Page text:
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LESS: Secrets of the Ampersand

Posted on Sunday, September 29, 2013

One of the less-documented features of the LESS language is the ampersand selector, which refers to the parent selector inside a nested selector.

The ampersand selector is most commonly used when applying a modifying class or pseudo-class to an existing selector:

a {
    color: blue;
    &:hover {
        color: green;
    }
}

The inner selector in this example compiles to a:hover. Without the &, it would compile to a :hover (a descendant selector that matches hovered elements inside of <a> tags), which is not what the author intended.

However, & has a variety of other uses.

Changing state based on parent classes

& can be used to make a nested selector that only applies its rules when an ancestor of the outer selector has a class. For example:

form a {
    color: purple;
    body.QuietMode & {
        color: black;
    }
}

This compiles to

form a {
  color: purple;
}
body.QuietMode form a {
  color: black;
}

This allows a QuietMode class to be applied to the root element to override loud styles, while keeping the quiet and "loud" (default) styles for each element in the same place.

This technique is particularly useful in mixins; it allows a mixin to to wrap a larger selector around the selector it was called in. For example:

.MyBox(@size, @color) {
    width: @size - 4px;
    border: 2px solid darken(@color, 10%);
    background: @color;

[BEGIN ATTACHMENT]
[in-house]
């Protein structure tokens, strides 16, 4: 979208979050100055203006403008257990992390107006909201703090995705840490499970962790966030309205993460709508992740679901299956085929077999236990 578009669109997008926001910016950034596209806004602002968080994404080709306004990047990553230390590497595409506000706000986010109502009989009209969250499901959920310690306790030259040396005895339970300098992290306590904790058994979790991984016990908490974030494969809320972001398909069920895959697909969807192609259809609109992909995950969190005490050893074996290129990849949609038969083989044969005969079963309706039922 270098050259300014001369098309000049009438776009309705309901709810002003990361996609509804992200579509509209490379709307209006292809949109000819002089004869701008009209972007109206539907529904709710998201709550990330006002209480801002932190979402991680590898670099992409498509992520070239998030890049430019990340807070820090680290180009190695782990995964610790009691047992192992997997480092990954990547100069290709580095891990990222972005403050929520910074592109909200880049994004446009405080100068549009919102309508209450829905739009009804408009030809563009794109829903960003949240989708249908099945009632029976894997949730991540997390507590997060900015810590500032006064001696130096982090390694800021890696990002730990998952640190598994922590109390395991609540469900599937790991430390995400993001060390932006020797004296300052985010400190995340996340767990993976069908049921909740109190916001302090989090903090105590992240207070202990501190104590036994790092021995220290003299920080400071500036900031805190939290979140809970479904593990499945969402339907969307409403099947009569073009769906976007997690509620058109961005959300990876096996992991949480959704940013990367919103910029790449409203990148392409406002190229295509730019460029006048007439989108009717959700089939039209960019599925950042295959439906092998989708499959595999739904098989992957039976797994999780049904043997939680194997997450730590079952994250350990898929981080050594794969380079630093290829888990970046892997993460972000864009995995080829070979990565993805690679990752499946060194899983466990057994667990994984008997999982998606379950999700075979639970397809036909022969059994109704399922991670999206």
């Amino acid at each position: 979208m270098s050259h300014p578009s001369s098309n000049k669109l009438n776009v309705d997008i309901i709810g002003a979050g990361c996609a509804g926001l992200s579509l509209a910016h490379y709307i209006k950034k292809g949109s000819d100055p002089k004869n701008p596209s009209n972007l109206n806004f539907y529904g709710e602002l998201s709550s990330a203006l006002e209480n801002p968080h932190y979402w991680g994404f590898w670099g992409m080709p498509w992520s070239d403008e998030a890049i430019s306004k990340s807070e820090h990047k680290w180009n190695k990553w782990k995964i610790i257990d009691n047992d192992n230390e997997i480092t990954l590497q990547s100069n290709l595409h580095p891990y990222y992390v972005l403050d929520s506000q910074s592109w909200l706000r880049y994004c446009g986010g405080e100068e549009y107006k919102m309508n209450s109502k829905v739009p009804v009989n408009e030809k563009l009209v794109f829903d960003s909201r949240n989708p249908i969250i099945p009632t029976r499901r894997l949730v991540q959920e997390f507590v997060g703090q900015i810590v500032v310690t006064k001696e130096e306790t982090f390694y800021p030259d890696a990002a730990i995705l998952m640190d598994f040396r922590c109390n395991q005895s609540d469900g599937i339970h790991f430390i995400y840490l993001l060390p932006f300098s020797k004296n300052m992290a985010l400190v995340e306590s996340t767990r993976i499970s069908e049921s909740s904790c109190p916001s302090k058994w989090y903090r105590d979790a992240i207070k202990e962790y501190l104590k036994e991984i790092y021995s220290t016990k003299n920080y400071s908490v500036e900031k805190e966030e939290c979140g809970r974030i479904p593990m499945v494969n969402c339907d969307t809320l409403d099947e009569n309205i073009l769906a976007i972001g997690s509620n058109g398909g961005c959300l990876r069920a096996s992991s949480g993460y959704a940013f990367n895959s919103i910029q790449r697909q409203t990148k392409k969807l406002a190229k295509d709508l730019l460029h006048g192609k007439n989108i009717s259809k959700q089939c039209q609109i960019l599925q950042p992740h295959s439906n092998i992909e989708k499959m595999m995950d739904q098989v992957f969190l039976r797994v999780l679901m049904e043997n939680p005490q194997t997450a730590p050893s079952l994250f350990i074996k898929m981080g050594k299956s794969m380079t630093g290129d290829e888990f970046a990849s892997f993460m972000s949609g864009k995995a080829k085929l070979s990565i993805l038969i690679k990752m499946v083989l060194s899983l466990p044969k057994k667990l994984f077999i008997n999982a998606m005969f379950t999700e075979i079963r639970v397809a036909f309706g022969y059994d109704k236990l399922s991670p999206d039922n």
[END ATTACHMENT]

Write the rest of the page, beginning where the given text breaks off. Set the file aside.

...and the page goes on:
body.SimpleMode & {
        width: @size - 2px;
        border: 1px solid @color;
        background: inherit;
    }
}

Using a prefix with the & allows the mixin to emit rules that are not nested in the location where the mixin was invoked, allowing it to specify higher-level filters.

Filtering a nested selector to only match certain elements

Similarly to the previous example, & can be used to create a nested selector (in a mixin or in another selector) that only matches a specific element. For example:

.quoted-source {
    background: #fcc;
    blockquote& {
        background: #fdc;
    }
}

This compiles to

.quoted-source {
    background: #fcc;
}
blockquote.quoted-source {
    background: #fdc;
}

This allows you to add speciallize a class for a specific element type, while keeping the specializations nicely nested within the rest of the class.

Avoiding repetition when selecting repeated elements

& can be used to repeatedly refer to the parent selector, while keeping your code DRY. For example:

.btn.btn-primary.btn-lg[disabled] {
    & + & + & {
        margin-left: 10px;
    }
}

This compiles to

.btn.btn-primary.btn-lg[disabled] + .btn.btn-primary.btn-lg[disabled] + .btn.btn-primary.btn-lg[disabled] {
    margin-left: 10px;
}

This example will add space between consecutive runs of large disabled buttons, without repeating the entire selector three times.

Simplifying combinatorial explosions

& can be used to easily generate every possible permutation of selectors for use with combinators. For example:

p, blockquote, ul, li {
    border-top: 1px solid gray;
    & + & {
        border-top: 0;
    }
}

This code will select all paragraph-like elements and add an upper border, then remove that border from such elements that already have one immediately preceding it.

The ampersands expand into all 16 possible combinations of these elements, without needing to type them by hand. These 6 simple lines expand into 24 lines or raw CSS:

p,
blockquote,
ul,
li {
  border-top: 1px solid gray;
}
p + p,
p + blockquote,
p + ul,
p + li,
blockquote + p,
blockquote + blockquote,
blockquote + ul,
blockquote + li,
ul + p,
ul + blockquote,
ul + ul,
ul + li,
li + p,
li + blockquote,
li + ul,
li + li {
  border-top: 0;
}

This technique works because LESS recognizes the comma combinator and expands nested selectors for each alternative.

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